Mauritius for a first timer - Driving on the Island

Category Living in Mauritius

The reunion was heart-warming, seeing the kids so happy to see their Father, that they actually had no words. My heart melt. But I had to stand in the back of the 'hugs and kisses' line, for now.

Moving along swiftly from hugs and kisses to the actual topic of this post, Driving on the Island. One of the things the most people I talk to complain about. Here is my experience.

Our husband picked us up in a Mercedes GLA 45 AMG. Not that I have any clue what all those letters and numbers actually mean, I just know It is a real fancy freaking car! No also, not a lot of people can say this, and please don't think this is our life style, but this is how we spent our three weeks on the island. Oh man can that car move. It even has a special baby chair. The clips for this specific char is already built into the car. You just slide the seat in place, 'clip', seat secure. I mean, talk about Mom friendly. This car has sensors all over the works, there is absolutely NO WAY you can drive into something. If the car in front of you is driving to slow for your current speed it tells you. Going from comfort to racing mode is something to experience. But look, I am no car expert, so I don't even know if I have the right words to explain all this. I just know it is a VERY expensive car, and we were lucky enough to drive around in it.

Okay, so we are driving on an island, in a car that wants to go fast, on island roads, with other slower island cars. If you don't realise you are on an island, with people on island time, driving might not be the thing for you. There are scooters and motorcycles on the roads. Lots of them. And they load their family and their daily shopping on their scooters. And the island people are used to it. That is how they do it. That is their live.

The roads are narrower there. They have no yellow lane to drive in. They have thick white stripes and then, boom! Sugarcanes! No wonder the drinking and driving law is so strict. So if you want to pass a slower car in your lane, you wait for oncoming traffic to pass and then you pass. In town this is a whole different story though. The highway has two lanes at least, so it is easier to drive. They also don't have a lot of traffic lights. Mostly circles, so you have to know how a circle works to drive here. If you don't know how to go around a circle, you will most likely end up crashing into another car or even worse, a motorbike. Each circle is also sponsored by a company, from what I understand, so some of the locals will talk about a circle by calling it circle 'so-and-so' mentioning the name of the sponsoring company. This company will have their name on the circle on a small advertising sign on the ground. Not obscuring the view.

We were driving along when all of a sudden I thought one of the busses got on to a ramp, like a moving conveyer belt ramp. It looked like this bus was taking the escalator to the first floor. I gasped so load my husband almost got a fright. This bus literally looked like it was driving and then all of a sudden did a 90° 'Next stop, Heaven!' move. Barry explained that this is their off-ramps. The road is just wide enough for this major machine to fit snug on it. Again, the drinking and driving law makes even more sense. Missing that road with just a few cm and he is doing a roll along the highway. 'So how many times can you roll a bus?'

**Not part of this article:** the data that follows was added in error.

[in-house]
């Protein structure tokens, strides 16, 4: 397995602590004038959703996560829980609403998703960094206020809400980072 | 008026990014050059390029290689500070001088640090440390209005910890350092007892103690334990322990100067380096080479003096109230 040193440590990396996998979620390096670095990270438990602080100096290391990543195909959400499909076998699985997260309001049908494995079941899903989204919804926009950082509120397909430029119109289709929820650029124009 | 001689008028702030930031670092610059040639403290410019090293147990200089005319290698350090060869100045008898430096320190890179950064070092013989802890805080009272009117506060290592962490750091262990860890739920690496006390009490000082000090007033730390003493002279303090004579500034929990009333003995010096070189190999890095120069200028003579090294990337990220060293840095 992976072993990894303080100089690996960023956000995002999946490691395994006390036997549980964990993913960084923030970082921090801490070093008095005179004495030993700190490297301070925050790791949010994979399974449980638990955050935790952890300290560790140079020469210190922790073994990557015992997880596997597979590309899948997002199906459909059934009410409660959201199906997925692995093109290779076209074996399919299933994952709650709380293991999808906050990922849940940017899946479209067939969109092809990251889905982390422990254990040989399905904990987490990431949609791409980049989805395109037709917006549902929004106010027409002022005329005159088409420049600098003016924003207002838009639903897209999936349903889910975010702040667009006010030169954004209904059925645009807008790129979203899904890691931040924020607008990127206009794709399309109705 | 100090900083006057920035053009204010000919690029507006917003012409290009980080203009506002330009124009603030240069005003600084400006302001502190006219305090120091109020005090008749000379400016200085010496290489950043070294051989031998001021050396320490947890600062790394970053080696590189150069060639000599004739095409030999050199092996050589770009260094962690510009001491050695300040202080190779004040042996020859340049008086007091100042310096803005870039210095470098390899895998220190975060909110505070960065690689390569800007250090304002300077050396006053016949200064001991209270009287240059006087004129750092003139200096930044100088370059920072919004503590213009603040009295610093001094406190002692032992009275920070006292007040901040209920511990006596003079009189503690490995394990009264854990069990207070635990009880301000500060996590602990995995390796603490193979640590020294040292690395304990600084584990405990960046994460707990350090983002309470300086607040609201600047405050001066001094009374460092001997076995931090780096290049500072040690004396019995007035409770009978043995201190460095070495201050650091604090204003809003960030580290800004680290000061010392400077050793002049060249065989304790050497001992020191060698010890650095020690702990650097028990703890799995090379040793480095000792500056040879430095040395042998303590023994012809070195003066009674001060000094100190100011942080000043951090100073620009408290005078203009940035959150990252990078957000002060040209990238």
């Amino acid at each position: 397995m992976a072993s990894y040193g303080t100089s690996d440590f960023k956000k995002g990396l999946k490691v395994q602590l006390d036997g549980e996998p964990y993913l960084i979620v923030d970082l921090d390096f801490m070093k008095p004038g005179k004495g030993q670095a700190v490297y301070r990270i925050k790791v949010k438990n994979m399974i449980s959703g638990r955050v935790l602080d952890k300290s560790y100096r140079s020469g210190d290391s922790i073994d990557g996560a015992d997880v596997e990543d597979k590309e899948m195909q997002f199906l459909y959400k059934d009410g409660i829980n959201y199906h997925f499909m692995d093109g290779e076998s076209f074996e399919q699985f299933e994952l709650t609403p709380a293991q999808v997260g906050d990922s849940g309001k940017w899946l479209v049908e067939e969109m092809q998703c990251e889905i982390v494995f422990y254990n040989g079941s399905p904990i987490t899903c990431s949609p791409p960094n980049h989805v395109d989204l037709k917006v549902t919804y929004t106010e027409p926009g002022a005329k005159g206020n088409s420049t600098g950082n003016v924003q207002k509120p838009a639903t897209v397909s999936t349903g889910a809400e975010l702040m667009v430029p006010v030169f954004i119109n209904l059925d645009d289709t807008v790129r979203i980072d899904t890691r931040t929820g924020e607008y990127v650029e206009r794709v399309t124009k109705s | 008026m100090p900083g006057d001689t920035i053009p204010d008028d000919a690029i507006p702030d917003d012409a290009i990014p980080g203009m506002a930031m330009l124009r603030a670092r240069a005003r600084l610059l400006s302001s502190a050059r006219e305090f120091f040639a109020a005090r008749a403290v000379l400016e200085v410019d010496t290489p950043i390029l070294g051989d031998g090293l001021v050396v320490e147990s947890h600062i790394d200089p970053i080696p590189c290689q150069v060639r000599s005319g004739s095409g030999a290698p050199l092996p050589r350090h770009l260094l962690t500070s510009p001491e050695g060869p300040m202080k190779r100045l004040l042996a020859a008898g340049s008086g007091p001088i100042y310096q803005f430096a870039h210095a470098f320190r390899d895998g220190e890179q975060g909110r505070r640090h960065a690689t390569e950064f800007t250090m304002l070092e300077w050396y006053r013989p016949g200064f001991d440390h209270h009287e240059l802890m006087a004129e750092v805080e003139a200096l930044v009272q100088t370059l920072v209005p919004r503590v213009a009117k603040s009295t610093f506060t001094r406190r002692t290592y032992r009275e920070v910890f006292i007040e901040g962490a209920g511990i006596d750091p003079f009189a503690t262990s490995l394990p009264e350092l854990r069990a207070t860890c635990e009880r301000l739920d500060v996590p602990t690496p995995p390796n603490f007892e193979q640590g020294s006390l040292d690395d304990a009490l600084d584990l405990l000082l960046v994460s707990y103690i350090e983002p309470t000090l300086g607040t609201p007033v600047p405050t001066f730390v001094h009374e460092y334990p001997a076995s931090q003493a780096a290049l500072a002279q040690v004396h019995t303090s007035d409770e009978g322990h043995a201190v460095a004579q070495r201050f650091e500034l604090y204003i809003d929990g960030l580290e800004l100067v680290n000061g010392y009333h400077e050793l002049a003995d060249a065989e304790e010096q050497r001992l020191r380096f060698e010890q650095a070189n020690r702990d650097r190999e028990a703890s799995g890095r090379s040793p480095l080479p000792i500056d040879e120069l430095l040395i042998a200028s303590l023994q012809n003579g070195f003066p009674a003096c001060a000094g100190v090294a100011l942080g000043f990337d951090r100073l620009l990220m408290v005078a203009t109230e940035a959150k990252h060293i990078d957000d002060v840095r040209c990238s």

Driving into Grand Baie, my husband decided to take us for a drive around the area before he took us home. (I actually just really wanted to go home and shower, it has been a looooooong trip) Keep in mind it is now around 06:00 in the morning. 04:00 SA time. My kids will usually still be asleep. But now it is a sunny 23° and both kids are way to excited to nod off. As we come into the part of the island we will soon call home, my first thought, expect that everything is still closed, is that everything is so clean. Not one piece of paper is littering the road. It is immaculate. Still no yellow lane. One lane for each direction, and a lot of scooters.

Now the 'rules' of the road here is not as in South Africa. Luckily my husband warned me about this ahead of time, so I knew what could, and would, happen. On the island parking isn't as freely available as anywhere else. No. Here if you want to pop into Lennard's (My most favourite place to pop in) and there is no parking, you park your car in the road, put on your hazards, walk in and do your shopping. The rest of the island will drive around your car. And that is what everyone does, and that is what you need to get used to. But again, you are on an island. This is really not that bad of a thing to deal with.

We were on Sunset Boulevard and the light was green, we wanted to turn right, but the oncoming traffic was never ending. You want to know what happened next? A police officer walked into the middle of the road, stopped the oncoming traffic, indicated for us to turn and then walked away once we turned. Why? Because we were causing a backup to form of the cars behind us that wanted to go straight. Would any South African Police officer do this? I think not. Coming from South African traffic, this is a breeze. Maybe it is just my calm hippy nature that couldn't care less who parks where and who does what, but this really doesn't faze me at all. Pop open the sun roof, let the fresh ocean breeze in, put on the good French tunes and breathe.

This is live. Clear blue ocean on the one side. Husband on the other. Beautiful, happy, healthy children on the back seat.

How could I be this lucky?

All I am trying to say here is that, you are going to live on an island, the traffic will be there. Be grateful you are not on William Nicol in Johannesburg where they will shoot you for your phone while standing at a red light in a 4 lane road.

Author: The Mommy Mermaid

Submitted 26 Nov 18 / Views 805